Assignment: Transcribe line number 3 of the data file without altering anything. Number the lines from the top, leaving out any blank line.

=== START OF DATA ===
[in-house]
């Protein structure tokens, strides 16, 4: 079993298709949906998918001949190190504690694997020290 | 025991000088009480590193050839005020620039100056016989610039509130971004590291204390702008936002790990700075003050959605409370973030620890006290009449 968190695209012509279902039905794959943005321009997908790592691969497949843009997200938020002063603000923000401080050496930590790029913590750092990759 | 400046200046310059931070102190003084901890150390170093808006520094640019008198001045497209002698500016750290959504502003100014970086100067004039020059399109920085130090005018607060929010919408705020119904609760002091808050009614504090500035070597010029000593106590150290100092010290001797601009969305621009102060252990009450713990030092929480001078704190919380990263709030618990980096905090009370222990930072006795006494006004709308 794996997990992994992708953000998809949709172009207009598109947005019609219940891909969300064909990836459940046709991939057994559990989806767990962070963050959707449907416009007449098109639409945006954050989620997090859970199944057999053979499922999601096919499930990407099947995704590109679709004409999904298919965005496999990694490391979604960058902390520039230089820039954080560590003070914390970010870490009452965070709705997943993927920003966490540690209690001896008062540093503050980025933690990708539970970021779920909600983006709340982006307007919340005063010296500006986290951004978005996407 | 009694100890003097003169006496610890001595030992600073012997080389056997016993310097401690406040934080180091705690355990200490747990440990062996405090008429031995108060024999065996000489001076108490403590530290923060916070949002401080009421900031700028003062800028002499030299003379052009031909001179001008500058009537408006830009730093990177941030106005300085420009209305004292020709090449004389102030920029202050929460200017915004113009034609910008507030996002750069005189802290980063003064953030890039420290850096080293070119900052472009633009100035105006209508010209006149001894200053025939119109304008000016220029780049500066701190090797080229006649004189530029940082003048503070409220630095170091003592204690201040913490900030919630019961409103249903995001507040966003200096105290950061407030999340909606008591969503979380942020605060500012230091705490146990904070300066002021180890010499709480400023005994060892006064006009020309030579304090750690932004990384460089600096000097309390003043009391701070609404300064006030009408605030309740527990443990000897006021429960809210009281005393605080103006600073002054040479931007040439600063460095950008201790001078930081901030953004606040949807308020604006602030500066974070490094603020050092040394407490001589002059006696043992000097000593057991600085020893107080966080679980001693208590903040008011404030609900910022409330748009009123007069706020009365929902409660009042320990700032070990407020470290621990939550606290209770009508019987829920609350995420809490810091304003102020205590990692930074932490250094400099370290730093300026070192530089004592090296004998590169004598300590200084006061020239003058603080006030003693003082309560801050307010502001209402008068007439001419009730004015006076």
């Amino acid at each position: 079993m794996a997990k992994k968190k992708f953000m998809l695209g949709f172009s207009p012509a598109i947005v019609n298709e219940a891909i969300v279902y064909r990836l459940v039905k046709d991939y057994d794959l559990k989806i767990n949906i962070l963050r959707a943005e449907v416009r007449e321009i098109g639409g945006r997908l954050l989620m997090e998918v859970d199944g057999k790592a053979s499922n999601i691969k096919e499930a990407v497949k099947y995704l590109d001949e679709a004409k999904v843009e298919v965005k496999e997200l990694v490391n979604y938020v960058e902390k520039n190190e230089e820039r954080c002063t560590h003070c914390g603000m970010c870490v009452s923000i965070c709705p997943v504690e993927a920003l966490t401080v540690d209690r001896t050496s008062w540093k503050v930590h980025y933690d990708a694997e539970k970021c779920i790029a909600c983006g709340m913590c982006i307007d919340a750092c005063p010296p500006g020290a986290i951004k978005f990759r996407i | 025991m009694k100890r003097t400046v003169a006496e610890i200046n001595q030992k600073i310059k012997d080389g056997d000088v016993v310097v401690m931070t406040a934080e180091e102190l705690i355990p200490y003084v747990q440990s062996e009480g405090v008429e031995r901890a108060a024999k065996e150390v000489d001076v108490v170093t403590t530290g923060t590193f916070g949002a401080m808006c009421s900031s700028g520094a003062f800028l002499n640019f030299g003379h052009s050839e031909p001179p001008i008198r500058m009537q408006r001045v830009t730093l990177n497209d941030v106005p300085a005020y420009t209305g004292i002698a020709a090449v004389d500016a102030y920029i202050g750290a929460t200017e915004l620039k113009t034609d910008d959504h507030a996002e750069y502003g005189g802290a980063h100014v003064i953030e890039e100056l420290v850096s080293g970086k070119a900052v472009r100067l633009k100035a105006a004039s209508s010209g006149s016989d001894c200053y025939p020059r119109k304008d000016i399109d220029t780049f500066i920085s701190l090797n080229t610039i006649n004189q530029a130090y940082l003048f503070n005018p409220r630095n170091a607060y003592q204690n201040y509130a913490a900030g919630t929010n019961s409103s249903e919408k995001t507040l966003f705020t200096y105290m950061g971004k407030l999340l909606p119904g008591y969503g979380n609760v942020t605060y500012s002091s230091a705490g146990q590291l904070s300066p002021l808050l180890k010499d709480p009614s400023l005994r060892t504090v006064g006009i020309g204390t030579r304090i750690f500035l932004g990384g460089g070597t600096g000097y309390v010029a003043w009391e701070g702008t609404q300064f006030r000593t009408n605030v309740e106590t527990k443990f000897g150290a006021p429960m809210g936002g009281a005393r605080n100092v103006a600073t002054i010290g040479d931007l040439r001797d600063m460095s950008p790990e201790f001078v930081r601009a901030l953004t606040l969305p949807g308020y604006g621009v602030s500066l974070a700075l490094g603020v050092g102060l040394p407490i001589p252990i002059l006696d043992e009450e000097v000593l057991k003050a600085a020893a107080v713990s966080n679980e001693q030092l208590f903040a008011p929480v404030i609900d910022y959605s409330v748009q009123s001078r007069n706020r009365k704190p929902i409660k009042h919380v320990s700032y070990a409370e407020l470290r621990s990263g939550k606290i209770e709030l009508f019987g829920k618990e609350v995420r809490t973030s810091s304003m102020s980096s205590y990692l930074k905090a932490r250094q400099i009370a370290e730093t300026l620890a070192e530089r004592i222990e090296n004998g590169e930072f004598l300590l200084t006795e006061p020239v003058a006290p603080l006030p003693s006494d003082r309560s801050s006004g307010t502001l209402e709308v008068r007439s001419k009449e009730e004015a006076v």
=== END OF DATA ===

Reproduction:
């Amino acid at each position: 079993m794996a997990k992994k968190k992708f953000m998809l695209g949709f172009s207009p012509a598109i947005v019609n298709e219940a891909i969300v279902y064909r990836l459940v039905k046709d991939y057994d794959l559990k989806i767990n949906i962070l963050r959707a943005e449907v416009r007449e321009i098109g639409g945006r997908l954050l989620m997090e998918v859970d199944g057999k790592a053979s499922n999601i691969k096919e499930a990407v497949k099947y995704l590109d001949e679709a004409k999904v843009e298919v965005k496999e997200l990694v490391n979604y938020v960058e902390k520039n190190e230089e820039r954080c002063t560590h003070c914390g603000m970010c870490v009452s923000i965070c709705p997943v504690e993927a920003l966490t401080v540690d209690r001896t050496s008062w540093k503050v930590h980025y933690d990708a694997e539970k970021c779920i790029a909600c983006g709340m913590c982006i307007d919340a750092c005063p010296p500006g020290a986290i951004k978005f990759r996407i | 025991m009694k100890r003097t400046v003169a006496e610890i200046n001595q030992k600073i310059k012997d080389g056997d000088v016993v310097v401690m931070t406040a934080e180091e102190l705690i355990p200490y003084v747990q440990s062996e009480g405090v008429e031995r901890a108060a024999k065996e150390v000489d001076v108490v170093t403590t530290g923060t590193f916070g949002a401080m808006c009421s900031s700028g520094a003062f800028l002499n640019f030299g003379h052009s050839e031909p001179p001008i008198r500058m009537q408006r001045v830009t730093l990177n497209d941030v106005p300085a005020y420009t209305g004292i002698a020709a090449v004389d500016a102030y920029i202050g750290a929460t200017e915004l620039k113009t034609d910008d959504h507030a996002e750069y502003g005189g802290a980063h100014v003064i953030e890039e100056l420290v850096s080293g970086k070119a900052v472009r100067l633009k100035a105006a004039s209508s010209g006149s016989d001894c200053y025939p020059r119109k304008d000016i399109d220029t780049f500066i920085s701190l090797n080229t610039i006649n004189q530029a130090y940082l003048f503070n005018p409220r630095n170091a607060y003592q204690n201040y509130a913490a900030g919630t929010n019961s409103s249903e919408k995001t507040l966003f705020t200096y105290m950061g971004k407030l999340l909606p119904g008591y969503g979380n609760v942020t605060y500012s002091s230091a705490g146990q590291l904070s300066p002021l808050l180890k010499d709480p009614s400023l005994r060892t504090v006064g006009i020309g204390t030579r304090i750690f500035l932004g990384g460089g070597t600096g000097y309390v010029a003043w009391e701070g702008t609404q300064f006030r000593t009408n605030v309740e106590t527990k443990f000897g150290a006021p429960m809210g936002g009281a005393r605080n100092v103006a600073t002054i010290g040479d931007l040439r001797d600063m460095s950008p790990e201790f001078v930081r601009a901030l953004t606040l969305p949807g308020y604006g621009v602030s500066l974070a700075l490094g603020v050092g102060l040394p407490i001589p252990i002059l006696d043992e009450e000097v000593l057991k003050a600085a020893a107080v713990s966080n679980e001693q030092l208590f903040a008011p929480v404030i609900d910022y959605s409330v748009q009123s001078r007069n706020r009365k704190p929902i409660k009042h919380v320990s700032y070990a409370e407020l470290r621990s990263g939550k606290i209770e709030l009508f019987g829920k618990e609350v995420r809490t973030s810091s304003m102020s980096s205590y990692l930074k905090a932490r250094q400099i009370a370290e730093t300026l620890a070192e530089r004592i222990e090296n004998g590169e930072f004598l300590l200084t006795e006061p020239v003058a006290p603080l006030p003693s006494d003082r309560s801050s006004g307010t502001l209402e709308v008068r007439s001419k009449e009730e004015a006076v």